President Donald Trump on Monday called the âfake news mediaâ the âtrue enemy of the people.â It wasnât for the first time. And it probably wonât be the last.
Funny, I donât feel like an enemy of anything, particularly. Healthy eating, maybe. But the president keeps saying it.
Here is what Trump said in two tweets Monday morning:
âThere is great anger in our Country caused in part by inaccurate, and even fraudulent, reporting of the news. The Fake News Media, the true Enemy of the People, must stop the open & obvious hostility & report the news accurately & fairly. That will do much to put out the flame of Anger and Outrage and we will then be able to bring all sides together in Peace and Harmony. Fake News Must End!â
Much has been said and written about the timing of the presidentâs tweets, coming so soon after a suspectÂ was arrested in a bomb plot whose targets included CNN officesÂ and after the mass murder of Jewish people in a synagogue in Pittsburgh. Much has been said and written about the tone and tenor of Trumpâs rallies, in which he often verbally attacks his perceived enemies, including a nightly put-down of the press. Itâs a constant drum beatÂ and beat-down.
What you donât see discussed very often is the possibility that, at least about the “fake news” part, Trump is right.
Yes. He’s just wrong about what’s fake.
There have been plenty of false stories about the migrant caravan making its way north to the U.S. border, for instance.
Despite what you may hear on some talk-radio and cable-news shows, there is no evidence it’sÂ being funded by DemocratsÂ or George Soros. There’s no evidence that any of the migrants are carrying diseases. There are no known criminals in the crowd.
Shepherd Smith, a Fox News anchor, said Monday of the caravan, “There is no invasion. No one’s coming to get you. There’s nothing at all to be worried about.”
But Trump doesnât mean that.
There has been plenty of untrue storiesÂ about the bomb plots â early talk of a âfalse flagâ operation to drum up support for liberal candidates. Some in the media have backed away from or apologized for promoting that theory; others havenât.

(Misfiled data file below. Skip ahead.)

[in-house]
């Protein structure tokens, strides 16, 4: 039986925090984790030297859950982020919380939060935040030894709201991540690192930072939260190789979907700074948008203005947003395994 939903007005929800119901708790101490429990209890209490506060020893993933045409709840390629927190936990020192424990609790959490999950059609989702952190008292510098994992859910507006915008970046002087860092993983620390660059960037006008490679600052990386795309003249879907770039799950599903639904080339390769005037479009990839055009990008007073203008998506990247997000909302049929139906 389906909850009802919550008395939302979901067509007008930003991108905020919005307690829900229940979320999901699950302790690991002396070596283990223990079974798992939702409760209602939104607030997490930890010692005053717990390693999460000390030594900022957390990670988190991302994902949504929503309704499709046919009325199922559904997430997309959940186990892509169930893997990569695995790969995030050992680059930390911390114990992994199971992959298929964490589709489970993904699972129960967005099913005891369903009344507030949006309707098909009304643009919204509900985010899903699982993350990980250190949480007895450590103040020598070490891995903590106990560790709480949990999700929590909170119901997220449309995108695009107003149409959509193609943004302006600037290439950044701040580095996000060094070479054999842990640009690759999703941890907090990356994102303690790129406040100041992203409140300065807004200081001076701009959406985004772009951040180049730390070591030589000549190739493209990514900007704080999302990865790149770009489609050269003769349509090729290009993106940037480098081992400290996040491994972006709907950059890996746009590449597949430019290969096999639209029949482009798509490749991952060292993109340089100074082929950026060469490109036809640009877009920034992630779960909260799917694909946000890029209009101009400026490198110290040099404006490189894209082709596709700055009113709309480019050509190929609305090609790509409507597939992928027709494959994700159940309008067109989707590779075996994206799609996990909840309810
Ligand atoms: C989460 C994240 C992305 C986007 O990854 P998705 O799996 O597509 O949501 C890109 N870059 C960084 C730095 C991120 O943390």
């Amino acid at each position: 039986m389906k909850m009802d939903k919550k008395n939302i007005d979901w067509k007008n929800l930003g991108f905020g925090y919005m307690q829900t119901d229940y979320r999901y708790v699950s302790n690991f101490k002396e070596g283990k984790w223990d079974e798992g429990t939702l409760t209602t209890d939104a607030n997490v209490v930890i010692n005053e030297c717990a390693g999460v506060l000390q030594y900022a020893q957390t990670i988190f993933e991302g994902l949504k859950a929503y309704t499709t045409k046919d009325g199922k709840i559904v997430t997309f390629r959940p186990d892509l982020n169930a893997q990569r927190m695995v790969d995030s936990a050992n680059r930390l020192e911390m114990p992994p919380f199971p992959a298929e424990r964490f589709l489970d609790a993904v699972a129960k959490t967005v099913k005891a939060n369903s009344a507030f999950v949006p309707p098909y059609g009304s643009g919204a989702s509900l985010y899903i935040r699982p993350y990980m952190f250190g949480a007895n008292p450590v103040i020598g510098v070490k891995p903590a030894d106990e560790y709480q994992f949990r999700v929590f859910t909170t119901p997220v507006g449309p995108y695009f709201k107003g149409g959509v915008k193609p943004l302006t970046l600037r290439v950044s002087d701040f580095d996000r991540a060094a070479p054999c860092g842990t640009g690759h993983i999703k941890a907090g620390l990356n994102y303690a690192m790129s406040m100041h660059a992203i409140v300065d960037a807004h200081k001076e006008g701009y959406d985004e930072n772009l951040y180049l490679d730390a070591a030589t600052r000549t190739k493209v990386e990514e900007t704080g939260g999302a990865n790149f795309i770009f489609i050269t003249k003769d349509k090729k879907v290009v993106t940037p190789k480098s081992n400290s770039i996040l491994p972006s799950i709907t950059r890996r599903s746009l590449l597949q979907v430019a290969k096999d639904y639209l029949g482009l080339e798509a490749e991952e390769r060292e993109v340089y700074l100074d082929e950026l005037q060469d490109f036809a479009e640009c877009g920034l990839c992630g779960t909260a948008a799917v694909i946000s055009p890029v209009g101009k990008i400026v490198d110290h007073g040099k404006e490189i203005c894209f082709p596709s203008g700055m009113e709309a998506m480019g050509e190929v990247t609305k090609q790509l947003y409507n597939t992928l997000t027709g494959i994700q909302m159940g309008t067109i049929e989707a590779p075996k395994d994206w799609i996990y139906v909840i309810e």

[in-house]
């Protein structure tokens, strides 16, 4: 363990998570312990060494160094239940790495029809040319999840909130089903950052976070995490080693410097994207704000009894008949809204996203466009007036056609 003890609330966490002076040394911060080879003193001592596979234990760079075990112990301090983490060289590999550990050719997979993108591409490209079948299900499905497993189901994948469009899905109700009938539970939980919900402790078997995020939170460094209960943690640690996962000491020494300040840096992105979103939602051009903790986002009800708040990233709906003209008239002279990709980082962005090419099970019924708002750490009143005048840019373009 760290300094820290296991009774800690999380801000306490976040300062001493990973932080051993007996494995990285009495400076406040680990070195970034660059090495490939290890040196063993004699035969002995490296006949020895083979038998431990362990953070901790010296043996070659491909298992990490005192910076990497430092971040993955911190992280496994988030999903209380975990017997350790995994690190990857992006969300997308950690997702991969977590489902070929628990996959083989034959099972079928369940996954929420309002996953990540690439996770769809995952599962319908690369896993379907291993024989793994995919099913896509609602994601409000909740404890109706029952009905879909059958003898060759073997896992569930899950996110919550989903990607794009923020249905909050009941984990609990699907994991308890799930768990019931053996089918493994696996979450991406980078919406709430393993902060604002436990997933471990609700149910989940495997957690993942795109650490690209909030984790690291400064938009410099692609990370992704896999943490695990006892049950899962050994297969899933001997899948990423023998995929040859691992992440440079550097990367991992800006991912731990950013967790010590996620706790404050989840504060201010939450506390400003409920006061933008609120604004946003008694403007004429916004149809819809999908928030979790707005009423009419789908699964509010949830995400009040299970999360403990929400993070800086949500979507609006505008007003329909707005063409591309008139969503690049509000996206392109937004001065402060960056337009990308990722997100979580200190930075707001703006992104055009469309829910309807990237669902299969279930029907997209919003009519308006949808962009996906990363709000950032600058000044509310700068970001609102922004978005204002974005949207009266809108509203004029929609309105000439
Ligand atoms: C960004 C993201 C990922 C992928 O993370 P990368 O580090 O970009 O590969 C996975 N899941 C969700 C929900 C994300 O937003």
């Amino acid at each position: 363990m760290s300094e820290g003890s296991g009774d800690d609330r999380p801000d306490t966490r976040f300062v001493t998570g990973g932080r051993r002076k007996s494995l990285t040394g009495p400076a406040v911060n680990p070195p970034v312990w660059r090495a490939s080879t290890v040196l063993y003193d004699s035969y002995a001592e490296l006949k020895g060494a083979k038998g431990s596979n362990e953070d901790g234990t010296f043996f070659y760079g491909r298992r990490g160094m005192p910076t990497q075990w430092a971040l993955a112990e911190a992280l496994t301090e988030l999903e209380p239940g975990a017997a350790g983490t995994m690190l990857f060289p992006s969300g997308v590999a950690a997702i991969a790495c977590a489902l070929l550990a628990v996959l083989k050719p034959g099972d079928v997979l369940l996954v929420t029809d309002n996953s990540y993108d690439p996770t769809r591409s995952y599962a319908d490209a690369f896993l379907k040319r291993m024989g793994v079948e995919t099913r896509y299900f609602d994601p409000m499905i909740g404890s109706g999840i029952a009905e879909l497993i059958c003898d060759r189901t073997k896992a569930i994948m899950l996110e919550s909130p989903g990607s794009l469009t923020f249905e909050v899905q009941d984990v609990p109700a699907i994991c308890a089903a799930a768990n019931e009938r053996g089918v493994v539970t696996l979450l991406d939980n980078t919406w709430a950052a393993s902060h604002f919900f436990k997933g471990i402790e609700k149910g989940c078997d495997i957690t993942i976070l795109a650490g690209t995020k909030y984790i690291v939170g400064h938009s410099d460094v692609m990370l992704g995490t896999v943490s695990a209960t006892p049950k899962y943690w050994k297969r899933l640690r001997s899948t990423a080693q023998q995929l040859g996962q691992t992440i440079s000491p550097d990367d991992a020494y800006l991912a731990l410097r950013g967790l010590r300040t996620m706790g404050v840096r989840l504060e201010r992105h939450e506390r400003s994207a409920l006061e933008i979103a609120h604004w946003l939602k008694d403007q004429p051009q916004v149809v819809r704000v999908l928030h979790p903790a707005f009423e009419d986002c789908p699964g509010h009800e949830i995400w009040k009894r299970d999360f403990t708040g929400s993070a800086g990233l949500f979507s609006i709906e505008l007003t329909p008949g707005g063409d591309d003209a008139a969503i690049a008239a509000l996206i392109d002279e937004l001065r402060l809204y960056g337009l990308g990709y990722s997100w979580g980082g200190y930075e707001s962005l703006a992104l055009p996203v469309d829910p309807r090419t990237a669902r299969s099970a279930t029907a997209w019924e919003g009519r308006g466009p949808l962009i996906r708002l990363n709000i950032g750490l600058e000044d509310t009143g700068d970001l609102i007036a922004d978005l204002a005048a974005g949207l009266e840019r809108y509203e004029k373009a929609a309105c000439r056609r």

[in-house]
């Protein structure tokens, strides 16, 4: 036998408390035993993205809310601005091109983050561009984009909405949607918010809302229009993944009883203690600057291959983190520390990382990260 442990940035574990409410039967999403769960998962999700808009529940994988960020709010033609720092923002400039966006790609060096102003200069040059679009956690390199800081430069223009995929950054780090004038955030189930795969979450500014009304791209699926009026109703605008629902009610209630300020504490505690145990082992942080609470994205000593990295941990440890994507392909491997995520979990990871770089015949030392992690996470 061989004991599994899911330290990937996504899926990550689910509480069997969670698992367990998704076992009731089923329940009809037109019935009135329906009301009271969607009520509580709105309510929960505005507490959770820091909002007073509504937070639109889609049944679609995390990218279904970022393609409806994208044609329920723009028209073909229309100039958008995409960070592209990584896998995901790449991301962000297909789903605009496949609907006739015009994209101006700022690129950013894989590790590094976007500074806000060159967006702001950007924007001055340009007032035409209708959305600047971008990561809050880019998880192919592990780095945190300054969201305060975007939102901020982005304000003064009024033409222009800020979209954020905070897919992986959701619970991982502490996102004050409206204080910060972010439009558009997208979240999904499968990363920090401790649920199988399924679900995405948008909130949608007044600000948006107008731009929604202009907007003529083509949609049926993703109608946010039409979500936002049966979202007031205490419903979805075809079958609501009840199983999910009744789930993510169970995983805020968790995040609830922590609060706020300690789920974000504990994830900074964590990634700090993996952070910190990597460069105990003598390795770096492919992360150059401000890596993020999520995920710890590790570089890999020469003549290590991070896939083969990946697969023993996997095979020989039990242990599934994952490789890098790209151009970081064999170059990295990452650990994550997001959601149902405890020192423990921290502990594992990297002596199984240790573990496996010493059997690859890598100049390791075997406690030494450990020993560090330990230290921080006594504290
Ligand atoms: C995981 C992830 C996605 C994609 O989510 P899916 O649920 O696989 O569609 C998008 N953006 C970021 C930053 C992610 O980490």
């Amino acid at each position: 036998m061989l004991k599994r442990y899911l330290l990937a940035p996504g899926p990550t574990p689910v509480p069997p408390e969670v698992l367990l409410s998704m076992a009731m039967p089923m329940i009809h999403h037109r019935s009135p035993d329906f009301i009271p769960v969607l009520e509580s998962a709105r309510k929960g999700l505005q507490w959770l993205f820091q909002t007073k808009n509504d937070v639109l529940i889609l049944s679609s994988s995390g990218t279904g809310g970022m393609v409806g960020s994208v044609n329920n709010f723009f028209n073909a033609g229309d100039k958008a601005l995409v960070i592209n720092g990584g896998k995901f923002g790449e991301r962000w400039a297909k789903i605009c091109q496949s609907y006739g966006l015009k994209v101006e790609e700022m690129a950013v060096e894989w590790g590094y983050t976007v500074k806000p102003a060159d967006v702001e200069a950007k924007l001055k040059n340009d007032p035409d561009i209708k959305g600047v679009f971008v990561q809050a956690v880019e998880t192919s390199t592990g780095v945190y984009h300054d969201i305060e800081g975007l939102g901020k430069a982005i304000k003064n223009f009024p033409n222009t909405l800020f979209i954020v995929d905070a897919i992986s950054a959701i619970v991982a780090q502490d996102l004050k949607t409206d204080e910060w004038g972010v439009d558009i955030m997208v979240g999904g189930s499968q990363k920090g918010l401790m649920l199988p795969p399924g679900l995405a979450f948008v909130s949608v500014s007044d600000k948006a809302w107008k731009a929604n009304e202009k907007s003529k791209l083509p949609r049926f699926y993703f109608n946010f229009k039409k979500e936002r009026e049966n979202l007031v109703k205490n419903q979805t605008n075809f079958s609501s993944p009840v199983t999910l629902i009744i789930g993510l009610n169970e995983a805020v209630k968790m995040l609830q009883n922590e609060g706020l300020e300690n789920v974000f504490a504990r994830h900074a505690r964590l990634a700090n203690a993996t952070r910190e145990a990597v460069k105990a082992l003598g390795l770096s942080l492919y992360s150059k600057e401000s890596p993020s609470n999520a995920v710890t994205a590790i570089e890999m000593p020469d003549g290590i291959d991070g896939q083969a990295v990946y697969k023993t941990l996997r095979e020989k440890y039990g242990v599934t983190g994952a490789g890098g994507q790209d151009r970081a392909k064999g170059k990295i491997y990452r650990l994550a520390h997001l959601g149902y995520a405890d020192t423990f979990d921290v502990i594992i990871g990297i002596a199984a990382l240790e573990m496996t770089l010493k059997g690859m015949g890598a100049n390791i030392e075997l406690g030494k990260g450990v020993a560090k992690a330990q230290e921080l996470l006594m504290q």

But Trump doesnât mean that.
What he means, of course, are stories that are critical of him or his policies or of candidates he supports. He rejects those stories and the outlets that report them, and he says so all the time. And the media tires of defending themselvesÂ or decides that doing so may do more harm than good by amplifying Trumpâs tweets and remarks.
Sorry, no. We need to be reminded, now more than ever, that with enemies like us, who needs friends?
Yes, we may write things that the president doesnât like, that you donât like, that I donât like. And it is essential that we continue to do so. Somehow, we need to know whatâs really going on in the world.
There are certain truths no one likes to face (see: healthy eating, above), but itâs the job of the media to report them. And thatâs going to make people mad sometimes.
Later Monday, Sarah Sanders,Â the White House press secretary, whenÂ talking about Trump’s political opponents, said the president would âcontinue to fight back when these individuals not only attack him, but attack members of his administration and supporters of his administration.â
Was there ever any doubt?
Even some conservatives have hoped that Trump would tone down the rhetoricÂ and stop playing the blame game with the media. So far he has not, and Sanders’ comments say that he won’t.
But every time Trump says the media are the enemy of the people, the media needs to show the people that we arenât.
Reach Goodykoontz at email@example.com. Facebook: facebook.com/GoodyOnFilm. Twitter: @goodyk.
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